effective work.
Develop the vertical interfaces to adjacent
layers in the model.
Identify the horizontal interfaces to adjacent
professions to determine the degree of overlap
between systems engineering and other profes-
sions.
Search the literature to provide sources for the
knowledge in the layer.
Document the SEBOK using the software en-
gineering body of knowledge as a guide in the
manner that the systems engineering CMM
was developed from the software CMM.
Each layer of information then needs to be verified
and validated. To ensure the appropriateness of the
information in each layer, representatives from
Industry and INCOSE should verify the informa-
tion. Once the first draft of the SEBOK has been
compiled it will be used to develop a curriculum
for postgraduate education in systems engineering.
COMMENTS
Once the draft SEBOK is available, then the
knowledge has to be mapped into subjects and ap-
propriate instructors found.
Due to the broad nature of the material, it can be
expected that no single academic institution will
have expertise in all subjects. Thus while they may
be able to teach them, Industry would be better off
if all the subjects were taught by experts.
Distance education technology has made it possible
for institutions to teach off-campus students either
in cohorts or as individuals using local or distant
instructors (Kasser 2000 unisadl).
PERSPECTIVES FROM THE FRAME-
WORK
Even now with a rudimentary framework in place,
several causes of confusion can be identified. For
example
Semantic confusion a word may have a
different meaning in a different level. For ex-
ample, the term capability has different
meanings in layers 1 and 3.
Traceability of requirements requirements
on a system in layer 1 can be traced back to
the socioeconomic situation in layer five.
SUMMARY
The advantages of using the layer framework for
assembling the SEBOK include:
Provides a Rosetta stone for communications
between different systems engineers. This
should avoid the need to continually redefine
terminology.
Provides visibility into what systems engineers
actually do.
Identifies differences in methodologies and
tools between hard and soft systems activities.
Identifies skills and hence training needed at
each level.
REFERENCES
Allison, J.S., Cook, S.C., The new era in military
systems thinking and practice, Proceedings of
Systems Engineering 98, Systems Engineering
Society of Australia, IEAust, Canberra, No-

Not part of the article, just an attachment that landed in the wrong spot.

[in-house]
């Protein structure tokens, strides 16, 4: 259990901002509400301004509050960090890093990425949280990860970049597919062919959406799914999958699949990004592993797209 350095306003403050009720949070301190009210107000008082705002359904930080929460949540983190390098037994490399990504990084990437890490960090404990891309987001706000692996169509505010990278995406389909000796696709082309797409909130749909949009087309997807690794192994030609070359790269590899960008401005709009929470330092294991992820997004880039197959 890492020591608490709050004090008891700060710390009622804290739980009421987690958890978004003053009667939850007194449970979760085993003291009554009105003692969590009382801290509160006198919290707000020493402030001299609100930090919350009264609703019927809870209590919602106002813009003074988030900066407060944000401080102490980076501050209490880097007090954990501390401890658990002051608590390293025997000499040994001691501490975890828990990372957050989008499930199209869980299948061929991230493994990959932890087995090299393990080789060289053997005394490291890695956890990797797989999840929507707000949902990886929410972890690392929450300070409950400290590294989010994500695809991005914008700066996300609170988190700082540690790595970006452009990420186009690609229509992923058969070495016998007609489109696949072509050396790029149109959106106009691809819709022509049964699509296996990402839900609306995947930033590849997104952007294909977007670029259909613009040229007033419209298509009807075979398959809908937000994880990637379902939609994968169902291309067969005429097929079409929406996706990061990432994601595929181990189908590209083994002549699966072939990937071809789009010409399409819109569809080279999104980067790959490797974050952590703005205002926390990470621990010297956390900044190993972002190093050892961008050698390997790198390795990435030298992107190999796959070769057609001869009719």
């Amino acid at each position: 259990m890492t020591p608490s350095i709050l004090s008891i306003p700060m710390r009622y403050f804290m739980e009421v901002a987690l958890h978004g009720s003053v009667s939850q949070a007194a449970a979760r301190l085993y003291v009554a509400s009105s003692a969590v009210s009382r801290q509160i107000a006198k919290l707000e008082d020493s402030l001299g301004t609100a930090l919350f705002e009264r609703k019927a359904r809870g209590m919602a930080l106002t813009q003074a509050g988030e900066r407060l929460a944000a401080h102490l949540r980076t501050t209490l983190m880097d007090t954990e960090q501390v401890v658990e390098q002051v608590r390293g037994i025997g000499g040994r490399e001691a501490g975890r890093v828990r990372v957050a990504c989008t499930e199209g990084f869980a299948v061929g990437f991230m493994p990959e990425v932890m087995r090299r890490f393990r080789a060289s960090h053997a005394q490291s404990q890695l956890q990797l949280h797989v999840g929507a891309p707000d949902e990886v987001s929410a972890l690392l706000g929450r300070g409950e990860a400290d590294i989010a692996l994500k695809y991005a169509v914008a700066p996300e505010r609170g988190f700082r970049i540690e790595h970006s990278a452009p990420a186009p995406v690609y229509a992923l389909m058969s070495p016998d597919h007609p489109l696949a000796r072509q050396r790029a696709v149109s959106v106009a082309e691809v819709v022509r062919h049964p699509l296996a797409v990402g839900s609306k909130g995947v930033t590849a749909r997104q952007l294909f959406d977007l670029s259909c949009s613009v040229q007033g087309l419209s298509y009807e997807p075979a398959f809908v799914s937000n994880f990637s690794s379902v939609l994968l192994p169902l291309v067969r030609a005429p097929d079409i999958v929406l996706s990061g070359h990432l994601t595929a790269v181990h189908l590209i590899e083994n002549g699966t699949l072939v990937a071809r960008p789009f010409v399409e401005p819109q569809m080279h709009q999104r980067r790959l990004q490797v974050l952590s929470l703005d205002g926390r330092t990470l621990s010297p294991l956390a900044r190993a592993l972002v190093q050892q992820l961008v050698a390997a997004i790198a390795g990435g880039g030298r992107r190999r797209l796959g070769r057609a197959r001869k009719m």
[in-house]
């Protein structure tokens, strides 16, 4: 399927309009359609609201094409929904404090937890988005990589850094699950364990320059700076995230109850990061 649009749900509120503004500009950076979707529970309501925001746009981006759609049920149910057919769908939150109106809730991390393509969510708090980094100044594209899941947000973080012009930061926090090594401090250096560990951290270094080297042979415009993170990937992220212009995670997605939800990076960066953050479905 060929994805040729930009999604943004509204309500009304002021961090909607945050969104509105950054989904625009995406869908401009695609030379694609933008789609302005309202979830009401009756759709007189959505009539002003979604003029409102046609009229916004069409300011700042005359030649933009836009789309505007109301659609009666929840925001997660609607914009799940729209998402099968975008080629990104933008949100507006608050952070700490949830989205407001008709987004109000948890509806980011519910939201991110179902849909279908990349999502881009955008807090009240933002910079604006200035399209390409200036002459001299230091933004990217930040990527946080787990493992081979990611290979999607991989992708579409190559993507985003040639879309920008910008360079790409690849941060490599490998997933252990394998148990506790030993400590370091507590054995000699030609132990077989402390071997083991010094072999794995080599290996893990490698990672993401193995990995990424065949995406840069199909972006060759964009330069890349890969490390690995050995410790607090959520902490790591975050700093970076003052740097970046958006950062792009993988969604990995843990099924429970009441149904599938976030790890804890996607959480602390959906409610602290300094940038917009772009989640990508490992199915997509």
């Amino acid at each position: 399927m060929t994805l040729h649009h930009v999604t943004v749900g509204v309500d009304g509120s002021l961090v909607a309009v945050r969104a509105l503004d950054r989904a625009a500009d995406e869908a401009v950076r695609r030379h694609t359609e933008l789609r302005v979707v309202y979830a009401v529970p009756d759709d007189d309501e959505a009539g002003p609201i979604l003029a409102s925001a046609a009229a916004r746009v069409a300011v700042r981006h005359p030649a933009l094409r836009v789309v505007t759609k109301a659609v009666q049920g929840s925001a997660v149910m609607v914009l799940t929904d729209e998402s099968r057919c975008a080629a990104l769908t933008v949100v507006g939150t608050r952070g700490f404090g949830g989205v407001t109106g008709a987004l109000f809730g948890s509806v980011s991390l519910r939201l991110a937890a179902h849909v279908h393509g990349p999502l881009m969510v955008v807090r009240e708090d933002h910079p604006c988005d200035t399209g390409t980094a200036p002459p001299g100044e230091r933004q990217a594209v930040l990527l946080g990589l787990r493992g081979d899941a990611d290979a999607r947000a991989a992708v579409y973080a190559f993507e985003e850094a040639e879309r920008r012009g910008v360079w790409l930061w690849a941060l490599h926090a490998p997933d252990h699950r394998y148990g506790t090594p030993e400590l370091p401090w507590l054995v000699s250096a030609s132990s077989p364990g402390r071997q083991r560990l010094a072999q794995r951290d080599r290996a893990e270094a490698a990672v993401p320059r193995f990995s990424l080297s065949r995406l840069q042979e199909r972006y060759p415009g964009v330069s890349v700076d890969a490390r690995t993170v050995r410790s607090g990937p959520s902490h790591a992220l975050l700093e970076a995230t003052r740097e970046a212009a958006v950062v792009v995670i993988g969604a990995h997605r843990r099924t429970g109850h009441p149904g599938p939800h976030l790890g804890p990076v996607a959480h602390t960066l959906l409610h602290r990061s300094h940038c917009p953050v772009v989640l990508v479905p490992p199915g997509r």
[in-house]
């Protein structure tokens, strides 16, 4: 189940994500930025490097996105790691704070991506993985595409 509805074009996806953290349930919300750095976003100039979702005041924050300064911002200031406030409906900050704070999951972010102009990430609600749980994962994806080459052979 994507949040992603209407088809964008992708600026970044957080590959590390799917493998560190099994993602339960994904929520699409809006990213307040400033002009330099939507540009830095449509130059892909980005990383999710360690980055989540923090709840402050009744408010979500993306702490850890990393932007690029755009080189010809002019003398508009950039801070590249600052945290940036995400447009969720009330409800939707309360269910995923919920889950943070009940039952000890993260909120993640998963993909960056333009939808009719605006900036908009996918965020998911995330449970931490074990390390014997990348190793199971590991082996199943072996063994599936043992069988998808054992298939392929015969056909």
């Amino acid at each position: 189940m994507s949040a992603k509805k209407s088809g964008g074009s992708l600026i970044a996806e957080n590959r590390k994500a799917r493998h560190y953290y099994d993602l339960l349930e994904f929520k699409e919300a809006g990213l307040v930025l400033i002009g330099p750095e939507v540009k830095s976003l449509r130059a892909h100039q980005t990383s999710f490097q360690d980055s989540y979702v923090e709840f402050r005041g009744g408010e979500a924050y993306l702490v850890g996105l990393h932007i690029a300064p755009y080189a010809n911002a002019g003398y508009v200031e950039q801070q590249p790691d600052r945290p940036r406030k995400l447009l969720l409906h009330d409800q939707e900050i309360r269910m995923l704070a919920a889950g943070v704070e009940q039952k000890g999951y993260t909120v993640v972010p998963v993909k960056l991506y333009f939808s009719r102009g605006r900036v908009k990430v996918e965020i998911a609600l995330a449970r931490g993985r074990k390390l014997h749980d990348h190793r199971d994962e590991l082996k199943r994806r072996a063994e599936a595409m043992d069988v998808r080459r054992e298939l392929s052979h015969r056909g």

vember, pp 11-19, 1998.
Badaway, M., EMR Fall 1995 Educating Tech-
nologists in Management of Technology.
Covey, S. R., The 7 Habits of Highly Effective
People, Simon & Schuster, 1989.
Crosby, P.B., The Art of Getting Your Own Sweet
Way, Second Edition, McGraw-Hill Book
Company, p 131, 1981.
Deming, W.E., Out of the Crisis, MIT Center for
Advanced Engineering Study, 1986.
11th International Symposium of the INCOSE, Melbourne, Australia, July 200 Page 7.
Drucker, P., Managing in a time of Great Change,
Truman Talley Books/Dutton, New York,
1995.
Faulconbridge, I., and Ryan, M., A Framework
for Systems Engineering Education, Systems
Engineering Test and Evaluation (SETE)
Conference, Adelaide, Australia, 1999.
Frosh, R.A., "A new look at systems engineering",
IEEE Spectrum, September 1969. p 25.
Hitchins, D.K., World Class Systems Engineering
the five layer model,
Http://www.hitchins.co.uk, last accessed 20
March 2001.
Kasser, J.E., Systems Engineering Myth or Real-
ity, INCOSE 6th International Symposium,
Boston, MA, 1996.
Kasser, J. E., Applying TQM to Systems Engineer-
ing, Boston, Artech House, 1995.
Kasser, J. E., Using Organizational Engineering to
Build Defect Free Systems, On Schedule and
Within Budget, PICMET, 1999.
Kasser, J.E., How Collaboration Via The World
Wide Web Can Provide A Global Perspective
And Truly Provide The Student With A World
Class Education, Distance Education an
Open Question Conference, Adelaide, Austra-
lia, 11-13 September 2000.
Kasser, J.E., The Certified Systems Engineer
Its About Time!, The Systems Engineering
Test and Evaluation Conference (SETE 2000),
Brisbane, Australia, 2000.
Kasser, J.E., Shoshany, S., Systems Engineers are
from Mars, Software Engineers are from Ve-
nus, 13
th
ICCSEA, Paris, 2000.
Sage, A., Systems Management for Information
Technology and Software Engineering, Wiley,
1995.
BIOGRAPHY
Joseph Kasser D.Sc. C.Eng, CM, has been a
practicing systems engineer for 30 years. He is the
author of "Applying Total Quality Management to
Systems Engineering" published by Artech House.
Dr. Kasser is both a DSTO Associate Research
Professor at the University of South Australia
(UniSA) and a Distance Education Fellow in the
University System of Maryland. He performs
research into improving the acquisition process.
Prior to taking up his position at UniSA, he was a
Director of Information and Technical Studies at
the Graduate School of Management and
Technology at University of Maryland University
College. There, he developed and was responsible
for the Master of Software Engineering degree and
the Software Development Management track of
the Master of Science in Computer Systems
Management (CSMN) degree. He is a recipient of
NASAs Manned Space Flight Awareness Award
for quality and technical excellence (Silver
Snoopy), for performing and directing systems
engineering. Dr. Kasser took part in the
development of the Software Engineering BOK
and also teaches systems and software engineering
in the classroom and via distance education.